Energy Medicines Acupuncture, Homeopathy, Shiatsu. He has not felt the need to use this part of his plan, as he feels that the healing he receives is his energy medicine.
Healing Regular hands on healing Has ‘hands on healing’ twice each week.
Medication Various doctor prescribed medications. Not on any conventional medication – chemotherapy offered to him, but he turned this treatment down.
Regular Exercise Blood and lymph simulates. Plays golf 2 to 3 times each week, which help to oxidise the blood and keeps his lymph glands active.
Self Help Meditation, Relaxation, Visualisation. Meditates each day to relax and visualises his good liver cells eating the bad liver cells.
Support Group Share knowledge and experiences with others Does not feel that he needs a Support Group – has a close family network, and a lot of TLC.
 
(Note: Although in the example plan above the patient declined conventional medication, in holistic treatment plans all types of treatments need consideration, whether conventional or complementary).

This type of plan can encourage patients to look seriously at their whole way of life to see if they can make changes that will help their illness. When a serious illness is diagnosed it is important to remember that the patient is going through a change cycle. This is often causes panic, disbelief, depression, acceptance, trying out new methods and behaviours. We are all different, and from different backgrounds and life situations, so there is not a single formula that suits everyone. It is a question of finding the correct combination of activities and treatments that suit each patient and their illness, and then incorporating these changes into their new way of life.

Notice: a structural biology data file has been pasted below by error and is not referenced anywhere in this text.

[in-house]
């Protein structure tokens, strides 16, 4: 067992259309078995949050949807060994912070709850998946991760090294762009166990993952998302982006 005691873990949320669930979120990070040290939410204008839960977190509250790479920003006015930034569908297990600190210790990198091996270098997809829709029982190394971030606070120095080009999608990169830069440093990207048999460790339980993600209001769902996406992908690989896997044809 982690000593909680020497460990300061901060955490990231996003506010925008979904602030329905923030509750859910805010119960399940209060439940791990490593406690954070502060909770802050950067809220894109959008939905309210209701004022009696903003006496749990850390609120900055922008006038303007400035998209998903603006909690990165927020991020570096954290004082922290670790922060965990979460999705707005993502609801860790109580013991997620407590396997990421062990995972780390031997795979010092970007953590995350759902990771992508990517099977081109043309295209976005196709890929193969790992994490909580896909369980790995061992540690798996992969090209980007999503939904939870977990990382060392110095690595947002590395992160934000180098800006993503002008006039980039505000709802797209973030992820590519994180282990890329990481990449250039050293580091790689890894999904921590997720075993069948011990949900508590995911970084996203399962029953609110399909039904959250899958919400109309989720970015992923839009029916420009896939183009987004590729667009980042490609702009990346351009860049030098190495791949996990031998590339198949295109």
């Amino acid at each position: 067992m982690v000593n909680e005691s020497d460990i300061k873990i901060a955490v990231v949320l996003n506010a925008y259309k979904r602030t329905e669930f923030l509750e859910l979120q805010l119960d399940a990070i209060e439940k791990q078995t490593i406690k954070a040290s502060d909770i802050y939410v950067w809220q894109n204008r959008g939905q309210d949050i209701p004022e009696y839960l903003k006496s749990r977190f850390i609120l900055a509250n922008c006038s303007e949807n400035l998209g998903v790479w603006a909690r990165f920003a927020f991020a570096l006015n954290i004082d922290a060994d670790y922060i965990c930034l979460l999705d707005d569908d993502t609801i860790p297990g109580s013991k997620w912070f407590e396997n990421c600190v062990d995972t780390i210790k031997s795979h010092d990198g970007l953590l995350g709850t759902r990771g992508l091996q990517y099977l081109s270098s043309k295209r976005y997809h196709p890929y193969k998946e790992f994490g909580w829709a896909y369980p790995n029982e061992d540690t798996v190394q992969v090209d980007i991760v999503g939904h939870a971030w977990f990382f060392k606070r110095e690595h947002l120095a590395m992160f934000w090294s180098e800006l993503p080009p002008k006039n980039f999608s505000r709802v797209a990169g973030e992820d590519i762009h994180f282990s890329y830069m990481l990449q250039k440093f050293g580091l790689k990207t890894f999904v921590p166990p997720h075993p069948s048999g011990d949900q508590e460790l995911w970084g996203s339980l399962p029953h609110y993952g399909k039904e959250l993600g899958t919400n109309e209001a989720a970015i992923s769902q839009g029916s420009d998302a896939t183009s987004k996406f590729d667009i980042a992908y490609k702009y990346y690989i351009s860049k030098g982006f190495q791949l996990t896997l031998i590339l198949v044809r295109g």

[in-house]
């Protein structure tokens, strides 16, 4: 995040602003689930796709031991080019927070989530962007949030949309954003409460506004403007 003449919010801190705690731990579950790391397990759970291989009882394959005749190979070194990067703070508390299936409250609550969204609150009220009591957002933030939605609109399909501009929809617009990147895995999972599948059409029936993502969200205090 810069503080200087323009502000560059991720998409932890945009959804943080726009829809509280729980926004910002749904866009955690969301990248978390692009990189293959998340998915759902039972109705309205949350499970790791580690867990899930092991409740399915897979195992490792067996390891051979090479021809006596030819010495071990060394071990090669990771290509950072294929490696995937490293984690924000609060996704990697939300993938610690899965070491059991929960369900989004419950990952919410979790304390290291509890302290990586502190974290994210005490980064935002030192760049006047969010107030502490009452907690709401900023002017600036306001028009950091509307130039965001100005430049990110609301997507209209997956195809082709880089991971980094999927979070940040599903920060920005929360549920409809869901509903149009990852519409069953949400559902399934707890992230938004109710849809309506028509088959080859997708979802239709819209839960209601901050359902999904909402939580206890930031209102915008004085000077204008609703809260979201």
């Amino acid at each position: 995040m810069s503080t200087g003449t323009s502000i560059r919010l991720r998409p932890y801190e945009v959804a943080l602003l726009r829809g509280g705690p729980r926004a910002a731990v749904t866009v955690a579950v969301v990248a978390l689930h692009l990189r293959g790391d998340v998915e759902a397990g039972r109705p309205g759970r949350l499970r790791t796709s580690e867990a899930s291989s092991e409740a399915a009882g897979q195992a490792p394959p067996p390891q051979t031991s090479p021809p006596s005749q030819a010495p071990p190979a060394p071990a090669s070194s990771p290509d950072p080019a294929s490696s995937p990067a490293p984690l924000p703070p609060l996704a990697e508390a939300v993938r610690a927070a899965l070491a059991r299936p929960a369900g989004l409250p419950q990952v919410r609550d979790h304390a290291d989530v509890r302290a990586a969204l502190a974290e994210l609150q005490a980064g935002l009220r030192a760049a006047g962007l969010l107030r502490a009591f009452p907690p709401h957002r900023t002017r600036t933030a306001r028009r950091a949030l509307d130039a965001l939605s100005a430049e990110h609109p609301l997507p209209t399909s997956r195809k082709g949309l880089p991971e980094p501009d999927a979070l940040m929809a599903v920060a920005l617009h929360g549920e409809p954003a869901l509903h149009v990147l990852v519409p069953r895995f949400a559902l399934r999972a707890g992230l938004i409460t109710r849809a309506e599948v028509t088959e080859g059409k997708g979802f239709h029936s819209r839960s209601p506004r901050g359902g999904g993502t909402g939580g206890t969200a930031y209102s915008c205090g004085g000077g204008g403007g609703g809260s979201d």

Why make changes to our lives?